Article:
SDR'12-WInnComm-Europe Papers and Tutorials
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Wednesday, June 27
Tutorial 1.1 (Netherlands I)
A Rapid Graphical Programming Approach to SDR Design & Prototyping with LabVIEW and the Universal Software Radio Peripheral
Filip Langenaken (National Instruments, Belgium)
The Universal Software Radio Peripheral (USRP) has proven a popular hardware platform for host-based software defined radio prototyping with GNURadio. While the approach is popular, the learning curve associated with Linux, GNURadio, Python, and C++ can be challenging for some potential users. To improve ease-of-use and enable the platform for a broader set of users, National Instruments has recently released support for the USRP hardware to Microsoft Windows and the LabVIEW graphical programming environment. This session will show how you can design and prototype communications algorithms with LabVIEW in Windows. Live demonstrations will show how you can define a custom communication protocol using LabVIEW-based graphical programming and establish a live digital link between two USRPs.
Tutorial 1.2 (Belgium I)
Using CREW: a federated platform for experimentally-supported research on cognitive networks and spectrum sensing
Stefan Bouckaert (Ghent University - IBBT, Belgium); Ingrid Moerman (Ghent University - IBBT, Belgium); Sofie Pollin (IMEC / UC Berkeley, USA); Asier Alonso (TECNALIA, Spain)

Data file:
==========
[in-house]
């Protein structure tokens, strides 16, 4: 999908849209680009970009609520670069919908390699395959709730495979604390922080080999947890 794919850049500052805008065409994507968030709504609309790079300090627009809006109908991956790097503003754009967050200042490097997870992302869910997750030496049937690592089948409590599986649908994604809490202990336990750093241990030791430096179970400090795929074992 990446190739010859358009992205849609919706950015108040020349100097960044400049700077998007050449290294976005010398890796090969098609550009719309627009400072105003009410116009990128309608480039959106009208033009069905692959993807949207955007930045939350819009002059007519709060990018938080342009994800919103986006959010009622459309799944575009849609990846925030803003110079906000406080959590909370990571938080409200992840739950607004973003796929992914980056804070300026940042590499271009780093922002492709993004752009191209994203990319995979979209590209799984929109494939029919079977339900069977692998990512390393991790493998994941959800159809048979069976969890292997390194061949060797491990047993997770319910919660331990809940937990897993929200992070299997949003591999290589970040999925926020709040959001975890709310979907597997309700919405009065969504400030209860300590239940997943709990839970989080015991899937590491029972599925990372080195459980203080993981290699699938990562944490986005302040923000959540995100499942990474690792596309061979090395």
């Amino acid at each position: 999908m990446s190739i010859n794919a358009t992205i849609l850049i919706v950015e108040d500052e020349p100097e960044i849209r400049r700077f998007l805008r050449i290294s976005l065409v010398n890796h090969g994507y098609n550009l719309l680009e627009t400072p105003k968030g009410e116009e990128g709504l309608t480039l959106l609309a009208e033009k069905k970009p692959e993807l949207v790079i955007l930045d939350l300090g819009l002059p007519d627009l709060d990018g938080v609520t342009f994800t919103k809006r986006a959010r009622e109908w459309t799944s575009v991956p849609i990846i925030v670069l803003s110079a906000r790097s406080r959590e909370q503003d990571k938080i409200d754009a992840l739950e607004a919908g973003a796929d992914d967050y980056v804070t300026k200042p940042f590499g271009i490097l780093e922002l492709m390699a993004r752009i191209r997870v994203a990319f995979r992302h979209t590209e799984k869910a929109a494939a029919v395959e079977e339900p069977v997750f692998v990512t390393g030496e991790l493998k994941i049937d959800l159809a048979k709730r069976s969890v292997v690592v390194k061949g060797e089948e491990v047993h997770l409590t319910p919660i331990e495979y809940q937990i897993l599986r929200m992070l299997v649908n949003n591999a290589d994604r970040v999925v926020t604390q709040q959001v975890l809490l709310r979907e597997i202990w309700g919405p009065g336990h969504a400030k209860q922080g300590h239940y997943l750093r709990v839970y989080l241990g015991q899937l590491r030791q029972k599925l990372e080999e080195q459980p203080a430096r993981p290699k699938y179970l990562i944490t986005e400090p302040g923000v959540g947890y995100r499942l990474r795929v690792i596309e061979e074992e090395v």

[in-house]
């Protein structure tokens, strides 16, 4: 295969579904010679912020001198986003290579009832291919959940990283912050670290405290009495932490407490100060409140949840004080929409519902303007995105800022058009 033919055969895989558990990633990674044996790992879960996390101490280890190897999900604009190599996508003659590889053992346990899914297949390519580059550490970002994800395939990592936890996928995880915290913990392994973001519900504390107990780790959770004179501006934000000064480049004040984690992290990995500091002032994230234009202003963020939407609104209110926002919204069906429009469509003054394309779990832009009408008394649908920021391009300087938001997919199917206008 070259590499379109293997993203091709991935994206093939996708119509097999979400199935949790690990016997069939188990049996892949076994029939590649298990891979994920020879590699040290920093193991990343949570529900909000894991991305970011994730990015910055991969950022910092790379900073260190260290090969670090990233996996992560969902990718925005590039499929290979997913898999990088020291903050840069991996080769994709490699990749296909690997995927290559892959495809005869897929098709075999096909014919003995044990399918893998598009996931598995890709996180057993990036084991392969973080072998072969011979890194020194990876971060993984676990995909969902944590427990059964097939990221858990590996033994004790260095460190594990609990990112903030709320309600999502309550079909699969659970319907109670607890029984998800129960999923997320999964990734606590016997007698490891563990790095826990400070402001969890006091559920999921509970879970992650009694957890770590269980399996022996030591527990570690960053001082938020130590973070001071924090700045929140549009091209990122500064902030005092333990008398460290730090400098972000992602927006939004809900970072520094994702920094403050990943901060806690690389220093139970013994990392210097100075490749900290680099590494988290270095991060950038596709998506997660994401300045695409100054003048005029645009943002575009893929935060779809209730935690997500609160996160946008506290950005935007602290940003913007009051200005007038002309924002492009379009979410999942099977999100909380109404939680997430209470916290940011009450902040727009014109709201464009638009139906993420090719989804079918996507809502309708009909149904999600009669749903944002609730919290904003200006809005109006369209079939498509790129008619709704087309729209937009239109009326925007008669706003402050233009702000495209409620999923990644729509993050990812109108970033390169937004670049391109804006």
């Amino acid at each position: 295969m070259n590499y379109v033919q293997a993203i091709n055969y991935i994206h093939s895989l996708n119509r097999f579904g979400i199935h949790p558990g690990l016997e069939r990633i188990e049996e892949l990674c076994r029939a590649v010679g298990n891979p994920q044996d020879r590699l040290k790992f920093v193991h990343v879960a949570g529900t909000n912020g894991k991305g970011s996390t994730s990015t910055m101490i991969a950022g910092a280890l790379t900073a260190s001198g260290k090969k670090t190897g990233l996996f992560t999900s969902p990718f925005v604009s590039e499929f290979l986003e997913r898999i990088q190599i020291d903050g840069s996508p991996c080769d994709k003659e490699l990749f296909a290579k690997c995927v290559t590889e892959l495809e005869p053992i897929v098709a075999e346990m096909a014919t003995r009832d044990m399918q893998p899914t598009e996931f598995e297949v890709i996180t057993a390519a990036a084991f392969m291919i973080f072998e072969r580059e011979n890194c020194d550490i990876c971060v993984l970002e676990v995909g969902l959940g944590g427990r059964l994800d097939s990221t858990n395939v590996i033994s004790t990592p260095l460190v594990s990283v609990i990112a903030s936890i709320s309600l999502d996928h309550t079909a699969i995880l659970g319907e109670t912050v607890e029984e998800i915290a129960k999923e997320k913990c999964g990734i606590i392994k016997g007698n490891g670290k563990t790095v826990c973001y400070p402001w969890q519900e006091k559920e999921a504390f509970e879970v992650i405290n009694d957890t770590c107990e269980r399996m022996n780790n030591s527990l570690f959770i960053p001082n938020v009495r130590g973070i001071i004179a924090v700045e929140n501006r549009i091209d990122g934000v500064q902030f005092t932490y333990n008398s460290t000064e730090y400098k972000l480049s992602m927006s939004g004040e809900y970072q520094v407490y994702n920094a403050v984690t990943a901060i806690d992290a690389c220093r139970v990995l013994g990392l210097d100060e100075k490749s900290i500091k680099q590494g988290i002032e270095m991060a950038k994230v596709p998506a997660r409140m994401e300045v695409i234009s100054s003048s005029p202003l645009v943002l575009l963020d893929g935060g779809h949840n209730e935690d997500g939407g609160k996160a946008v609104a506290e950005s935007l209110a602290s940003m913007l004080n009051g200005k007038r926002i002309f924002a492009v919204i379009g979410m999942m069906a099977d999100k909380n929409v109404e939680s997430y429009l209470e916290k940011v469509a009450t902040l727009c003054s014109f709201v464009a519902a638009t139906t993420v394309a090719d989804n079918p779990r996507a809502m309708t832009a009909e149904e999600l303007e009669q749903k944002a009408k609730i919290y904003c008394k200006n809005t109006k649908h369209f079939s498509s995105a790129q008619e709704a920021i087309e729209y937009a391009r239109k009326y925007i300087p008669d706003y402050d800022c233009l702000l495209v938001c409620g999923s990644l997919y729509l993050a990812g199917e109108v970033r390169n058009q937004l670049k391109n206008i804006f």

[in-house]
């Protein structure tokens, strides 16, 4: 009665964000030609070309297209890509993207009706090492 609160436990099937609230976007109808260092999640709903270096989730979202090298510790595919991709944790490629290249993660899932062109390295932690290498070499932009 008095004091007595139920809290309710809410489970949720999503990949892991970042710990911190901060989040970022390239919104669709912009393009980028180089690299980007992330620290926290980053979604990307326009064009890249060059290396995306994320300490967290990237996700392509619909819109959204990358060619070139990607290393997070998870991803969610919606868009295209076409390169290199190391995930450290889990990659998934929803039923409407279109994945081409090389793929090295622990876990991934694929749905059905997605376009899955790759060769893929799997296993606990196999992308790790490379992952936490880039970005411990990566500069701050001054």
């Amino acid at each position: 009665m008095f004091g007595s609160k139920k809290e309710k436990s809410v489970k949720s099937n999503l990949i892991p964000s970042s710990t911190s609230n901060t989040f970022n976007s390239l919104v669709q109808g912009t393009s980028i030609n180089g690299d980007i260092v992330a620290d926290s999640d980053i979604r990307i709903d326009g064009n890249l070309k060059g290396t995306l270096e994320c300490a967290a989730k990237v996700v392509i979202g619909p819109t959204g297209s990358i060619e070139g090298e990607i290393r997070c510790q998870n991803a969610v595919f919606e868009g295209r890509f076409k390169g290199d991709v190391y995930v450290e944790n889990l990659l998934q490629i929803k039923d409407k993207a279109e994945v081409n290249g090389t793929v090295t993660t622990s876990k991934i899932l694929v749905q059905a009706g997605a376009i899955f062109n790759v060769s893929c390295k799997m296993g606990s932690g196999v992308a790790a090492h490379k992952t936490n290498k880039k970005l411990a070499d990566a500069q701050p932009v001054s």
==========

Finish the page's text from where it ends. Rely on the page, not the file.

The aim of the FP7-call5 project CREW (Cognitive Radio Experimentation World) is to create an open federated testbed for the evaluation of cognitive radio and cognitive networking strategies. Experiments can be executed at 5 CREW test sites across Europe, located in Belgium, Germany (x2), Ireland and Slovenia, offering a diverse set of wireless technologies including heterogeneous ISM, heterogeneous licensed cellular, wireless sensor, and heterogeneous outdoor wireless networks. Since the start of the project in October 2010, the baseline testbeds of the testbed owners in the consortium have been extended with advanced sensing hardware developed by other partners in the consortium. Additionally, federation functionality such as a benchmarking framework allowing the comparison of different cognitive solutions, a common data format to store and share the experiments and experimental results, and mix-and-match interfaces that can be used to combine cognitive components from different partners were developed. Finally, a portal website was created (www.crew-project.eu/portal), which offers a single point of entry to experimenters, and provides information on the different facilities in the CREW testbed and how to access them. Early 2012, three additional partners joined the CREW project for the duration of one year after being selected as part of an open call for experimenters, to execute their experiments on top of the CREW testbed offered by the eight core partners of the consortium. While the former partners are using the current CREW testbed for the execution of their experiment, the other partners plan to improve the functionality offered by the federation in the coming months. =Tutorial program= In the first part of the tutorial, an overview of the federated CREW facility will be given, and the goal and use of selected CREW federation functionalities such as the common data format or the benchmarking framework will be explained. [ Presenter: Ingrid Moerman, IBBT. Duration: 30' ] The second and most important part will illustrate how the CREW facility can be used to evaluate cognitive radio/networking solutions, by presenting three concrete use cases that have been investigated using the CREW federation: -The CREW federation houses a broad range of spectrum sensing equipment, from off-the-shelf sensor nodes such as WiSpy devices, to specialised sensing engines that are custom-built by partners of the consortium. We demonstrate the technical background behind, the advantages of, and the experimentation possibilities enabled by integrating advanced sensing components in a cognitive networking testbed. [ Presenter: Sofie Pollin, imec. Duration: 20' ] -In past experiments performed by the CREW consortium, a common data format and benchmarking methodologies have been used to compare the different sensing devices that are present in the CREW consortium. Through this example, it will be explained to the audience how the benchmarking and common data aspects of the CREW federation contribute to making fair comparison of different cognitive solutions a possibility. Additionally, the results of the sensing device comparison experiment are briefly presented. [ Presenter: Stefan Bouckaert, IBBT. Duration: 20' ] -Testimonial from an open call partner. Tecnalia is one of the three partners that was accepted as part of the first open call for experimenters. In this talk, it will be discussed how CREW will be used to carry out an experiment focussing on the assessment of benefits of optimized linear collaborative multiband spectrum sensing in cognitive radio networks. [ Presenter: Asier Alonso Muñoz, TECNALIA-Telecom. Duration: 20' ] Before finishing with a Q&A, in a final part of the tutorial, we will show how the audience can learn more about the CREW federation and/or access the federated testbed, by demonstrating the use of the federated portal. Furthermore, we will share preliminary information on the second open call, which allows selected experimenters to become part of the CREW project and to get funded for executing their cognitive radio and cognitive networking experiments. [ Presenter: Ingrid Moerman, IBBT. Duration: 30' ] For the audience of the conference, this tutorial provides the opportunity to learn about the CREW project and about the existing possibilities of experimental research related to cognitive radio and cognitive networks in general. For the members of the CREW consortium, it is an interesting opportunity to meet the cognitive radio and cognitive networking experimenter community, whose comments and questions will help to shape the future of the CREW federation in a demand-driven way. =The presenters= Ingrid Moerman is a professor at Ghent University since October 2000. In 2006 she joined IBBT, where she is coordinating several interdisciplinary research projects, including the FP7-CREW project. She is currently leading the research and education on mobile & wireless communication networks within the 'Internet Based Communication Networks and services (IBCN)' research group, one of the research groups of IBBT. Her team has about 25 researchers. Stefan Bouckaert received his M.Sc. and Ph.D. degrees in electro-technical engineering from Ghent University, Belgium, in 2005 and 2010, respectively. He is currently a post-doctoral researcher at IBBT-IBCN, where he is mainly involved in the CREW project, working on the topics of experimentally-supported research and benchmarking. In January 2012, he became also responsible for the business development of the IBBT iLab.t research centre (http://ilabt.ibbt.be). Sofie Pollin received a degree in electrical engineering in 2002 and a Ph.D. degree in 2006 (with honors) from the Katholieke Universiteit Leuven, Belgium. Since October 2002 she has been a researcher at the Wireless Research group of imec. In the summer of 2004 she was a visiting scholar at National Semiconductor, Santa Clara, California. In the summer of 2005 she was a visitor at UC Berkeley. In 2006, she started as a post-doctoral researcher at UC Berkeley working on coexistence issues in wireless communication networks. Currently, she is a principal scientist at imec working on cognitive radio and software defined radio. Asier Alonso received a degree in electrical engineering from the University of Deusto in 2004, and also holds a master in computer architecture (University of Deusto 2008). Since 2005 he works as a full time researcher at the Telecom Unit of Tecnalia (before Robotiker), in the fields of Software Defined Radio, programmable logic, and signal processing.